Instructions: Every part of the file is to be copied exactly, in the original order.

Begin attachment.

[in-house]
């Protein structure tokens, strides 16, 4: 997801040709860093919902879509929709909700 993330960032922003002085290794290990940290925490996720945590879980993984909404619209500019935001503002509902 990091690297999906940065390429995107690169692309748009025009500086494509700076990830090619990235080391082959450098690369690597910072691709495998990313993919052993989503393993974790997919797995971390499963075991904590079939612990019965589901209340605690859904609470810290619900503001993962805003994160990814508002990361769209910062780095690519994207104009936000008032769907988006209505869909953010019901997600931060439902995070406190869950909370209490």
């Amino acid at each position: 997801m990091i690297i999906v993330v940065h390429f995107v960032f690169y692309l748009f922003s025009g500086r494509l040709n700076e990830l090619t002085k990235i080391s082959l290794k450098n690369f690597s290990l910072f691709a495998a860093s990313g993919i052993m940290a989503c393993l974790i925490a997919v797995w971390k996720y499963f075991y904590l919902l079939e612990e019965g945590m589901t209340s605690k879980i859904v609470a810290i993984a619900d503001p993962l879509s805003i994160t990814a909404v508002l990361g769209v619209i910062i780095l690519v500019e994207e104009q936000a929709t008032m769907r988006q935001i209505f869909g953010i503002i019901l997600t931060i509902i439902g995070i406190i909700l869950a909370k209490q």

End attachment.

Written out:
[in-house]
């Protein structure tokens, strides 16, 4: 997801040709860093919902879509929709909700 993330960032922003002085290794290990940290925490996720945590879980993984909404619209500019935001503002509902 990091690297999906940065390429995107690169692309748009025009500086494509700076990830090619990235080391082959450098690369690597910072691709495998990313993919052993989503393993974790997919797995971390499963075991904590079939612990019965589901209340605690859904609470810290619900503001993962805003994160990814508002990361769209910062780095690519994207104009936000008032769907988006209505869909953010019901997600931060439902995070406190869950909370209490």
């Amino acid at each position: 997801m990091i690297i999906v993330v940065h390429f995107v960032f690169y692309l748009f922003s025009g500086r494509l040709n700076e990830l090619t002085k990235i080391s082959l290794k450098n690369f690597s290990l910072f691709a495998a860093s990313g993919i052993m940290a989503c393993l974790i925490a997919v797995w971390k996720y499963f075991y904590l919902l079939e612990e019965g945590m589901t209340s605690k879980i859904v609470a810290i993984a619900d503001p993962l879509s805003i994160t990814a909404v508002l990361g769209v619209i910062i780095l690519v500019e994207e104009q936000a929709t008032m769907r988006q935001i209505f869909g953010i503002i019901l997600t931060i509902i439902g995070i406190i909700l869950a909370k209490q």